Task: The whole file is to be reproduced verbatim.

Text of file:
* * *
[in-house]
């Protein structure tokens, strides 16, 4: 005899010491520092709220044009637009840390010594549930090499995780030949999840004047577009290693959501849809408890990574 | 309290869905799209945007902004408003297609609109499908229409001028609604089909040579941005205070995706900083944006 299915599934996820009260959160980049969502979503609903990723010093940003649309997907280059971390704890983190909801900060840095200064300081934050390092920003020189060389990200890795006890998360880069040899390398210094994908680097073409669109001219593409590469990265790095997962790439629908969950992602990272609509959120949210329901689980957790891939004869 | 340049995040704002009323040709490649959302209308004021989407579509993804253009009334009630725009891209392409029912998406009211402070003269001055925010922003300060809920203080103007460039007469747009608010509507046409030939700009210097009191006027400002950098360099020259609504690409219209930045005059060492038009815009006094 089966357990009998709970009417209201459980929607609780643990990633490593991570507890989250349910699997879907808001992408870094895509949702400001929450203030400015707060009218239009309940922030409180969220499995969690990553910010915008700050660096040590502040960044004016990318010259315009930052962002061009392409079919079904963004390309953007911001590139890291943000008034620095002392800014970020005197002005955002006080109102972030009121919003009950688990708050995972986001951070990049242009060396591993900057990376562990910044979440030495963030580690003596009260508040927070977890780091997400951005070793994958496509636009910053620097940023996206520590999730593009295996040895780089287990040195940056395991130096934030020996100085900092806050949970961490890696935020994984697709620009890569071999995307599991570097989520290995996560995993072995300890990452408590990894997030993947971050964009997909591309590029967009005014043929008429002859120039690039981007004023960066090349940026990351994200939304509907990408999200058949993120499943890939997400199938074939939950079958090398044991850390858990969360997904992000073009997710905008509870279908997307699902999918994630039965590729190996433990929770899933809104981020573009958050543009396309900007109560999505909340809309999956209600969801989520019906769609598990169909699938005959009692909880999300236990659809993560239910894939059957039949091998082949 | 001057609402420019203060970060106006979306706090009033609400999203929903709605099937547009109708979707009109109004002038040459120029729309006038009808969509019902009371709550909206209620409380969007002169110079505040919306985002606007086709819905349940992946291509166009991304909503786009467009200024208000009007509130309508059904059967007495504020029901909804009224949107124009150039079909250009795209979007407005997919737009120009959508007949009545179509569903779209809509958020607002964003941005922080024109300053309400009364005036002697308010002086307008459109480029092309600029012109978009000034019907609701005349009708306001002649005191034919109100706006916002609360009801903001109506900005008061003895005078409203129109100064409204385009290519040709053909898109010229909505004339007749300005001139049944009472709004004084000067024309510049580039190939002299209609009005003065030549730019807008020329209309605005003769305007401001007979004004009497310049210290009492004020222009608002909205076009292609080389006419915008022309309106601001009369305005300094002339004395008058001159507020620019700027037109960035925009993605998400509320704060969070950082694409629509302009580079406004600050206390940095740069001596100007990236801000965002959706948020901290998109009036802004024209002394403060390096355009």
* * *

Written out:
[in-house]
């Protein structure tokens, strides 16, 4: 005899010491520092709220044009637009840390010594549930090499995780030949999840004047577009290693959501849809408890990574 | 309290869905799209945007902004408003297609609109499908229409001028609604089909040579941005205070995706900083944006 299915599934996820009260959160980049969502979503609903990723010093940003649309997907280059971390704890983190909801900060840095200064300081934050390092920003020189060389990200890795006890998360880069040899390398210094994908680097073409669109001219593409590469990265790095997962790439629908969950992602990272609509959120949210329901689980957790891939004869 | 340049995040704002009323040709490649959302209308004021989407579509993804253009009334009630725009891209392409029912998406009211402070003269001055925010922003300060809920203080103007460039007469747009608010509507046409030939700009210097009191006027400002950098360099020259609504690409219209930045005059060492038009815009006094 089966357990009998709970009417209201459980929607609780643990990633490593991570507890989250349910699997879907808001992408870094895509949702400001929450203030400015707060009218239009309940922030409180969220499995969690990553910010915008700050660096040590502040960044004016990318010259315009930052962002061009392409079919079904963004390309953007911001590139890291943000008034620095002392800014970020005197002005955002006080109102972030009121919003009950688990708050995972986001951070990049242009060396591993900057990376562990910044979440030495963030580690003596009260508040927070977890780091997400951005070793994958496509636009910053620097940023996206520590999730593009295996040895780089287990040195940056395991130096934030020996100085900092806050949970961490890696935020994984697709620009890569071999995307599991570097989520290995996560995993072995300890990452408590990894997030993947971050964009997909591309590029967009005014043929008429002859120039690039981007004023960066090349940026990351994200939304509907990408999200058949993120499943890939997400199938074939939950079958090398044991850390858990969360997904992000073009997710905008509870279908997307699902999918994630039965590729190996433990929770899933809104981020573009958050543009396309900007109560999505909340809309999956209600969801989520019906769609598990169909699938005959009692909880999300236990659809993560239910894939059957039949091998082949 | 001057609402420019203060970060106006979306706090009033609400999203929903709605099937547009109708979707009109109004002038040459120029729309006038009808969509019902009371709550909206209620409380969007002169110079505040919306985002606007086709819905349940992946291509166009991304909503786009467009200024208000009007509130309508059904059967007495504020029901909804009224949107124009150039079909250009795209979007407005997919737009120009959508007949009545179509569903779209809509958020607002964003941005922080024109300053309400009364005036002697308010002086307008459109480029092309600029012109978009000034019907609701005349009708306001002649005191034919109100706006916002609360009801903001109506900005008061003895005078409203129109100064409204385009290519040709053909898109010229909505004339007749300005001139049944009472709004004084000067024309510049580039190939002299209609009005003065030549730019807008020329209309605005003769305007401001007979004004009497310049210290009492004020222009608002909205076009292609080389006419915008022309309106601001009369305005300094002339004395008058001159507020620019700027037109960035925009993605998400509320704060969070950082694409629509302009580079406004600050206390940095740069001596100007990236801000965002959706948020901290998109009036802004024209002394403060390096355009």